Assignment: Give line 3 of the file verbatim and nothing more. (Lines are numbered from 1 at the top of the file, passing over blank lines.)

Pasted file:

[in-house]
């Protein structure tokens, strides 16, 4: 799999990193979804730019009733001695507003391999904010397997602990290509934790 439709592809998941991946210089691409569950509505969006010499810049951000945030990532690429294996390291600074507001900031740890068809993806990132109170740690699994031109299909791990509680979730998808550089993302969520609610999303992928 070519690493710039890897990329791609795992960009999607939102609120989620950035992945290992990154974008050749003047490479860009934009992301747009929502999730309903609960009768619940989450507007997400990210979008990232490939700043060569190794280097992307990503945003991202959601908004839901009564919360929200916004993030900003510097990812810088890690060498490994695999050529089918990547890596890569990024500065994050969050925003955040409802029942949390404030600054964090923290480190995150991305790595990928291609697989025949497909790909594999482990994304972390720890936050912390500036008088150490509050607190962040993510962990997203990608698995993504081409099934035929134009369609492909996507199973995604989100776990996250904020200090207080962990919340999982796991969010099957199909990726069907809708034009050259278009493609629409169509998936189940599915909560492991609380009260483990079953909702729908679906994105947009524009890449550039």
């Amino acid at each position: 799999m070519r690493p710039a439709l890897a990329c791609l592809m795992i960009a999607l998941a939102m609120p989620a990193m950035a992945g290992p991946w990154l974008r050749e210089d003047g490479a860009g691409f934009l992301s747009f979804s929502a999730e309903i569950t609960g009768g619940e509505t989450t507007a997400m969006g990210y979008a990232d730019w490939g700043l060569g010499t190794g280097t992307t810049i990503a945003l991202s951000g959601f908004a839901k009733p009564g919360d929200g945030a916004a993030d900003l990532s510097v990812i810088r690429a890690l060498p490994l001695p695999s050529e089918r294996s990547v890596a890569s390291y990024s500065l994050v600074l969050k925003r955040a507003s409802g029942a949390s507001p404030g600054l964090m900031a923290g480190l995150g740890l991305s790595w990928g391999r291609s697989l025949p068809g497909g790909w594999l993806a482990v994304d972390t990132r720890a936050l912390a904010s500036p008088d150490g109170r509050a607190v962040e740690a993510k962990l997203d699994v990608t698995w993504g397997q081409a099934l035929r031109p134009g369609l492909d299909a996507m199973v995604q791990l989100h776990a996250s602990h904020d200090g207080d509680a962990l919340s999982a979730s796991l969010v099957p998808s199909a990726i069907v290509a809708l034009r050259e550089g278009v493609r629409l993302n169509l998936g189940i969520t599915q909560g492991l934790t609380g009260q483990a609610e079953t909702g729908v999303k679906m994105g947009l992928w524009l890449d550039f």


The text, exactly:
């Amino acid at each position: 799999m070519r690493p710039a439709l890897a990329c791609l592809m795992i960009a999607l998941a939102m609120p989620a990193m950035a992945g290992p991946w990154l974008r050749e210089d003047g490479a860009g691409f934009l992301s747009f979804s929502a999730e309903i569950t609960g009768g619940e509505t989450t507007a997400m969006g990210y979008a990232d730019w490939g700043l060569g010499t190794g280097t992307t810049i990503a945003l991202s951000g959601f908004a839901k009733p009564g919360d929200g945030a916004a993030d900003l990532s510097v990812i810088r690429a890690l060498p490994l001695p695999s050529e089918r294996s990547v890596a890569s390291y990024s500065l994050v600074l969050k925003r955040a507003s409802g029942a949390s507001p404030g600054l964090m900031a923290g480190l995150g740890l991305s790595w990928g391999r291609s697989l025949p068809g497909g790909w594999l993806a482990v994304d972390t990132r720890a936050l912390a904010s500036p008088d150490g109170r509050a607190v962040e740690a993510k962990l997203d699994v990608t698995w993504g397997q081409a099934l035929r031109p134009g369609l492909d299909a996507m199973v995604q791990l989100h776990a996250s602990h904020d200090g207080d509680a962990l919340s999982a979730s796991l969010v099957p998808s199909a990726i069907v290509a809708l034009r050259e550089g278009v493609r629409l993302n169509l998936g189940i969520t599915q909560g492991l934790t609380g009260q483990a609610e079953t909702g729908v999303k679906m994105g947009l992928w524009l890449d550039f």